P: 120
 Quote by Daisy111 the stock market provides people with a chance to make a fortune, but extremely unsure one.
Unlike a lottery where a $1 ticket could pay$millions, the stock market is more likely to return somewhere in the range of a loss and a 100% return (in my opinion of course).
 Mentor P: 22,281 Well, lets take some of the opinion out of it and look at what those probabilities really are: Lotteries vary, but the average payout appears to be about 50%: http://blog.sfgate.com/pender/2012/0...nia-ranks-low/ That means that over the long-term, the average person can expect a net loss of 50% per play by playing the lottery. Casino gambling is much better. Some bets have a pay-out of up to about 97%, meaning your loss is only 3% per play over the long term. The stock market, over its history, has an average annual rate of return of +8%. So lets say you start with $1000 and make 100$10 bets the first year on a roulette wheel, then as many as you can after that, using the same pool of money once a year. At the end of 20 years, you can expect to be left with $53. Similarly, if you buy$1000 worth of a highly diversified, un-managed mutual fund and just ignore it for 20 years, you can expect to be left with \$5,030 at the end of that time. Now neither of these are a guarantee of course, but the longer you stick to the plan, the better your odds are of getting closer to the average. What I can tell you is that never in its history has the US stock market had a 15 year period where a highly diversified group of stocks didn't turn a profit. Not even if you bought a bunch of stocks the day before the 1929 stock market crash. And if you invest the way most people do (a little at a time, at regular intervals), the risk is much, much lower.
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P: 16,316
 Quote by russ_watters What I can tell you is that never in its history has the US stock market had a 15 year period where a highly diversified group of stocks didn't turn a profit. Not even if you bought a bunch of stocks the day before the 1929 stock market crash.
This obviously must rely on dividends as well as capital gains. Since you have the data, can you check this for the 15-year period ending with the Dow's low of 41.22 in min-1932?

What I find surprising is that this discussion is focused almost entirely on capital gains. Dividends are very important. If I were to buy shares in, say, Coca-Cola, I would get 2.75% of my money in dividends. Even if I believed that the price of KO would be constant over time, this would be a good investment.
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P: 22,281
 Quote by Vanadium 50 This obviously must rely on dividends as well as capital gains.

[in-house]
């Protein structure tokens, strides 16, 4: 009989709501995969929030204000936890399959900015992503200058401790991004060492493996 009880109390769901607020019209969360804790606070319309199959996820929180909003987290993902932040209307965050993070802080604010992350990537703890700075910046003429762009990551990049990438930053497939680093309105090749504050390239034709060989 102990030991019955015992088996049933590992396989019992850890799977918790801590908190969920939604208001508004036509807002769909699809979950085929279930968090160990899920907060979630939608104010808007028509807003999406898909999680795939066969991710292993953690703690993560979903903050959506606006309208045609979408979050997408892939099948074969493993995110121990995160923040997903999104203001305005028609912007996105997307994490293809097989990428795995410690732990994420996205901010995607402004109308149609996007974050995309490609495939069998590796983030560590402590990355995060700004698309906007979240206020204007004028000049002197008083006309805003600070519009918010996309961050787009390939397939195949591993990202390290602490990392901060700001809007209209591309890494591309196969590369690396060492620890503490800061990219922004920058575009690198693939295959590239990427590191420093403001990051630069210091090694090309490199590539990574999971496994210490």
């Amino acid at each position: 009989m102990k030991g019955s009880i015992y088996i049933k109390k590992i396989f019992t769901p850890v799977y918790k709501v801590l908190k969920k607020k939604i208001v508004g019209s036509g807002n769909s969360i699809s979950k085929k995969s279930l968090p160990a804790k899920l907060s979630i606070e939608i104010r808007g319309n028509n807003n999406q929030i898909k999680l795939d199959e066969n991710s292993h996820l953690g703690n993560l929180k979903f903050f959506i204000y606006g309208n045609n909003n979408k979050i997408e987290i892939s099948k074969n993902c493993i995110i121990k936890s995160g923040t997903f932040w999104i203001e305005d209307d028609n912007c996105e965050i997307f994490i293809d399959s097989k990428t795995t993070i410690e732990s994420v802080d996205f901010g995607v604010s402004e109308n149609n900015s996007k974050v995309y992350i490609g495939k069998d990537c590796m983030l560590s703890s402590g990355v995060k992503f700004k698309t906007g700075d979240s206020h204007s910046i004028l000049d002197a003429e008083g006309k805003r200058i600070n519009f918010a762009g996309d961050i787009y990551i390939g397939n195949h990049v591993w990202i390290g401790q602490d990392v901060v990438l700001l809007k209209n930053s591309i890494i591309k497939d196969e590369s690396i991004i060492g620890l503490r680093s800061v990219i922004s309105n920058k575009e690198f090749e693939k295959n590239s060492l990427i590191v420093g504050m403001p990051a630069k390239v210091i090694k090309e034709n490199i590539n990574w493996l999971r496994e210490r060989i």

Yes.
 Since you have the data, can you check this for the 15-year period ending with the Dow's low of 41.22 in min-1932?
Unfortunately, that's a paraphrase from a book. It doesn't have the actual numbers.
 What I find surprising is that this discussion is focused almost entirely on capital gains. Dividends are very important. If I were to buy shares in, say, Coca-Cola, I would get 2.75% of my money in dividends. Even if I believed that the price of KO would be constant over time, this would be a good investment.
Meh - it was just a specific question.
 PF Gold P: 3,097 Here's a 15 year window on google finance for the DJI (no dividends) going back to '73. No losses for a 15 year window ever occur, though regrettably the lowest 15 year returns are recent. This past Summer-Fall had 15 year returns of 60-80%, lower even than placing the window close on the bottom of the crash in March 2009.
P: 239
 Quote by mheslep Here's a 15 year window on google finance for the DJI (no dividends) going back to '73. No losses for a 15 year window ever occur, though regrettably the lowest 15 year returns are recent. This past Summer-Fall had 15 year returns of 60-80%, lower even than placing the window close on the bottom of the crash in March 2009.
That doesn't prove anything, as I said over and over, the stock market being a zero-sum game, excluding dividends, doesn't imply that stocks can't grow in the long term. I could also show a graph of any commodity future that grew for a long time, it doesn't make speculating in commodities futures a non zero-sum game. Somehow I get the impression many people are confounding zero-sum game with a game which in nobody can win.
 Mentor P: 22,281 Tosh, if you read the last few posts, that's a response to a different question.
PF Gold
P: 3,097
 Quote by mheslep ... No losses for a 15 year window ever occur, though regrettably the lowest 15 year returns are recent. This past Summer-Fall had 15 year returns of 60-80%, lower even than placing the window close on the bottom of the crash in March 2009.
That is to say, for the market (DJI) to be returning traditional 15 year returns it should be well above 20000 now.